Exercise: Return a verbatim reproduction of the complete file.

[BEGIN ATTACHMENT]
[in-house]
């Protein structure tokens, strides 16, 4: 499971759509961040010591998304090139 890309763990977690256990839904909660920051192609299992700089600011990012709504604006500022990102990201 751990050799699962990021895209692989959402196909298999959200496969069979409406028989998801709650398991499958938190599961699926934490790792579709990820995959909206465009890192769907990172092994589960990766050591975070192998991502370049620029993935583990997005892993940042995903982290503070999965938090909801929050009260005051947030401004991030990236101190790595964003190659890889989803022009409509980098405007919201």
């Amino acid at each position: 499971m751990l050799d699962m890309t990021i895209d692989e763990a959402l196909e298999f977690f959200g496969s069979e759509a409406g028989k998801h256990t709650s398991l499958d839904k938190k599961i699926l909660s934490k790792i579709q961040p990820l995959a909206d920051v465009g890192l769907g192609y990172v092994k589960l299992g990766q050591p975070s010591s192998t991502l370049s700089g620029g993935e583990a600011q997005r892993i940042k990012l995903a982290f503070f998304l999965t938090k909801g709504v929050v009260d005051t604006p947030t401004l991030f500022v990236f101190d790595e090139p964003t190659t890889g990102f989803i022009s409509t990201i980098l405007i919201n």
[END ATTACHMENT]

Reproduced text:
[in-house]
């Protein structure tokens, strides 16, 4: 499971759509961040010591998304090139 890309763990977690256990839904909660920051192609299992700089600011990012709504604006500022990102990201 751990050799699962990021895209692989959402196909298999959200496969069979409406028989998801709650398991499958938190599961699926934490790792579709990820995959909206465009890192769907990172092994589960990766050591975070192998991502370049620029993935583990997005892993940042995903982290503070999965938090909801929050009260005051947030401004991030990236101190790595964003190659890889989803022009409509980098405007919201």
């Amino acid at each position: 499971m751990l050799d699962m890309t990021i895209d692989e763990a959402l196909e298999f977690f959200g496969s069979e759509a409406g028989k998801h256990t709650s398991l499958d839904k938190k599961i699926l909660s934490k790792i579709q961040p990820l995959a909206d920051v465009g890192l769907g192609y990172v092994k589960l299992g990766q050591p975070s010591s192998t991502l370049s700089g620029g993935e583990a600011q997005r892993i940042k990012l995903a982290f503070f998304l999965t938090k909801g709504v929050v009260d005051t604006p947030t401004l991030f500022v990236f101190d790595e090139p964003t190659t890889g990102f989803i022009s409509t990201i980098l405007i919201n």